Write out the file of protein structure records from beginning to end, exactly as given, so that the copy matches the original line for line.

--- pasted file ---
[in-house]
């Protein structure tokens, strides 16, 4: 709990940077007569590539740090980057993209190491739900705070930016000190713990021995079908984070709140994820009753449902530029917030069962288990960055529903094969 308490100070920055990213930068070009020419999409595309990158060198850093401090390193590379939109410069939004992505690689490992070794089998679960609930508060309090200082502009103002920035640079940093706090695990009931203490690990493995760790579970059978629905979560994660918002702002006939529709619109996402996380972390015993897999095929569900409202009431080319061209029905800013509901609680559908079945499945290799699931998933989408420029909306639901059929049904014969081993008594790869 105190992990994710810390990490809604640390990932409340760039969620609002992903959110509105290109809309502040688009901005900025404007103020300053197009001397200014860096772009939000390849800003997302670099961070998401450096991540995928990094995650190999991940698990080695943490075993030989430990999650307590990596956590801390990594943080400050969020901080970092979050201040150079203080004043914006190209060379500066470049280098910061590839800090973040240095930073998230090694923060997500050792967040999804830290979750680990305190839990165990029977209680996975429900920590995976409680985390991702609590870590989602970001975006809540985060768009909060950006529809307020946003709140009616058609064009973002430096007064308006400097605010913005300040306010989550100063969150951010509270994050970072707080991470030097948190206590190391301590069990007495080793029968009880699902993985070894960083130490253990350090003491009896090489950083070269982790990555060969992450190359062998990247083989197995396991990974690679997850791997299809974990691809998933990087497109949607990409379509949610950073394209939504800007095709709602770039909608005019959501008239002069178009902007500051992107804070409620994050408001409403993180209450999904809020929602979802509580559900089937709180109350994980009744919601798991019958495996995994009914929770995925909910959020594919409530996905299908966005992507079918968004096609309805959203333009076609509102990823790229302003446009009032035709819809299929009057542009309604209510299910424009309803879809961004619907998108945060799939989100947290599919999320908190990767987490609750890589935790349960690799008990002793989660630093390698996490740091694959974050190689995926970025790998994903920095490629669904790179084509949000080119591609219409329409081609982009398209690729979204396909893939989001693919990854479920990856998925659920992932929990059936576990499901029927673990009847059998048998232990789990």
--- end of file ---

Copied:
[in-house]
């Protein structure tokens, strides 16, 4: 709990940077007569590539740090980057993209190491739900705070930016000190713990021995079908984070709140994820009753449902530029917030069962288990960055529903094969 308490100070920055990213930068070009020419999409595309990158060198850093401090390193590379939109410069939004992505690689490992070794089998679960609930508060309090200082502009103002920035640079940093706090695990009931203490690990493995760790579970059978629905979560994660918002702002006939529709619109996402996380972390015993897999095929569900409202009431080319061209029905800013509901609680559908079945499945290799699931998933989408420029909306639901059929049904014969081993008594790869 105190992990994710810390990490809604640390990932409340760039969620609002992903959110509105290109809309502040688009901005900025404007103020300053197009001397200014860096772009939000390849800003997302670099961070998401450096991540995928990094995650190999991940698990080695943490075993030989430990999650307590990596956590801390990594943080400050969020901080970092979050201040150079203080004043914006190209060379500066470049280098910061590839800090973040240095930073998230090694923060997500050792967040999804830290979750680990305190839990165990029977209680996975429900920590995976409680985390991702609590870590989602970001975006809540985060768009909060950006529809307020946003709140009616058609064009973002430096007064308006400097605010913005300040306010989550100063969150951010509270994050970072707080991470030097948190206590190391301590069990007495080793029968009880699902993985070894960083130490253990350090003491009896090489950083070269982790990555060969992450190359062998990247083989197995396991990974690679997850791997299809974990691809998933990087497109949607990409379509949610950073394209939504800007095709709602770039909608005019959501008239002069178009902007500051992107804070409620994050408001409403993180209450999904809020929602979802509580559900089937709180109350994980009744919601798991019958495996995994009914929770995925909910959020594919409530996905299908966005992507079918968004096609309805959203333009076609509102990823790229302003446009009032035709819809299929009057542009309604209510299910424009309803879809961004619907998108945060799939989100947290599919999320908190990767987490609750890589935790349960690799008990002793989660630093390698996490740091694959974050190689995926970025790998994903920095490629669904790179084509949000080119591609219409329409081609982009398209690729979204396909893939989001693919990854479920990856998925659920992932929990059936576990499901029927673990009847059998048998232990789990």